The word Syriac is used to refer to Christians living in Tur Abdin and belonging to different Christian sects. There are about 20,000 people belonging to the Syriac Church in Mardin, Istanbul, Mersin, and Diyarbakır.
This society is a master of winemaking, stonework and filigree art.
There are three views on the ethnic origin of Syriacs. According to one of these views, Syriacs (Assyrians) are of Aramaic origin. The main reason for this is that the Syriac language is close to Aramaic. Syriac is the Eastern Aramaic dialect. Another view that asserts that Syriacs are Assyrian refers to historical sources.
According to another view called the Synthetic view, the Assyrians are nothing but a mixture and continuation of the Mesopotamian peoples before Jesus. According to the synthesisist view, Assyrians are neither Assyrian, Babylonian, Chaldean nor Aramid; the Assyrians are a new synthesis based on the cultural basis of all ancient Mesopotamian peoples, which in the meantime assimilated the Hellenistic civilization.
Under the influence of the Apostle Peter and his friend Thomas, the Assyrians, who were pagans before Christianity, accepted Christianity in 38 BC. The Assyrians were among the first Christian communities. With the coming of Jesus, Christianity spread rapidly from Jerusalem to Antioch and then to Mesopotamia. At the time of Christianity spreading in Mesopotamia, the Assyrians living in this region adopted this new doctrine and thus a new era began for them.
Western Assyrians and Eastern Assyrians
In the historical process, Assyrians are divided into two geographically. In this distinction, those living in Diyarbakır, Antakya, Maraş, Urfa, Mardin, Midyat, Nusaybin, and Syria were defined as the Western Assyrians; those living in the Iran, Iraq, and India were defined as Eastern Assyrians.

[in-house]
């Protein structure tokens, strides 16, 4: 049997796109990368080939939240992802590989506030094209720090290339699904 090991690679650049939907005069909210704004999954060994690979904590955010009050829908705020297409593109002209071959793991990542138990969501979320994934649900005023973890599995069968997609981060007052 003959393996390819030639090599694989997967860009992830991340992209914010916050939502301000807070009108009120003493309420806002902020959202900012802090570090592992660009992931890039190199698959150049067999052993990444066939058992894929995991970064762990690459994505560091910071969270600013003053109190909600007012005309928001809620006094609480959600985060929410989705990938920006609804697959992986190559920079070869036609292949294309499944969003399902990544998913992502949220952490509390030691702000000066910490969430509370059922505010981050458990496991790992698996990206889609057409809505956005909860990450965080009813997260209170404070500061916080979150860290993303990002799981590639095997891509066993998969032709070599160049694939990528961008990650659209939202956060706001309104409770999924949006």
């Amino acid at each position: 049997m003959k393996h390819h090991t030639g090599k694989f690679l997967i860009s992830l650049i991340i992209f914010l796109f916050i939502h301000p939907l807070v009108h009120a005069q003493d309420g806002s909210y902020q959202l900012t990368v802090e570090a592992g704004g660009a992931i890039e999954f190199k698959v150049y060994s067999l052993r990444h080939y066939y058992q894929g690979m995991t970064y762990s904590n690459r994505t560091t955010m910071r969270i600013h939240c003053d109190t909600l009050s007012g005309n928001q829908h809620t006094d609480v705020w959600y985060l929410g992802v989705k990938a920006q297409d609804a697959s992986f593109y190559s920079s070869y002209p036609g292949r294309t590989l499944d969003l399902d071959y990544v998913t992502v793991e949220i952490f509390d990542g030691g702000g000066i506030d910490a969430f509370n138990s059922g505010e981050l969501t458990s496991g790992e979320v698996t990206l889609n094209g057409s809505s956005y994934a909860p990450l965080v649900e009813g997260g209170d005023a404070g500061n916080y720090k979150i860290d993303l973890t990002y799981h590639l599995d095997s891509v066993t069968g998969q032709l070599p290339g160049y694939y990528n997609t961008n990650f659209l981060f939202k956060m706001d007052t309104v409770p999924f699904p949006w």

Moreover, the Council of Chalcedon (Kadikoy in Istanbul), which convened in 451 BC, caused the division of Syriacs in religious terms. The Syriac church did not accept the Chalcedon faith principles and cut off its relations with the Istanbul Church. The most important reason for this separation is that Byzantium tried to impose its own views on the churches established by the Assyrians in the East.
Mor (St.) Nastur, the patriarch of the Byzantine Church during the council, was exiled when he refused to submit to the oppression. Eastern Assyrians, who adopted the view of Mor (St.) Nastur, were called Nestorian. The Orthodox Nestorian Church changed its name to the Eastern Assyrian Church in the 19th century. Nestorians are diophysittites.
Ancient Assyrians: Yakubies
The Syriac Church of Antioch called the Western Syriacs was in danger of extinction as a result of the pressure it experienced during this period. A young Assyrian priest named Jacob Burdono gathered the Western Assyrians. Therefore, this Church was introduced by the Byzantine authorities under the name “Yakubi”. Western Assyrians are Monophysite. This group, forming the Assyrian Orthodox Church, remained attached to the Patriarchate of Antioch in the face of the connection of a group to the Roman Catholic Church as a result of the conflict in a patriarchate election in 1782. This group called themselves “Ancient Assyrians” to distinguish themselves from Catholics. This Church, now called the Assyrian Ancient Church, is mainly the Western Assyrians who make up the Assyrian Orthodox Church.
After the Chalcedon (Kadikoy in Istanbul) Council, a group of Assyrians feared the oppression and persecution practices of the Byzantine Emperor Markian and adopted the decisions taken by the Kadıköy Council. These Assyrians were labeled as Malkoye Melchite (in Syriac language ‘Supporters of the King’) by the Assyrians who did not adopt the council’s decision. Today these are called Melchites.
Another church, which was composed of those who broke away from Nasturism and adopted the Catholic faith, was called the Chaldean Church. The Syriacs of this church were called Chaldeans.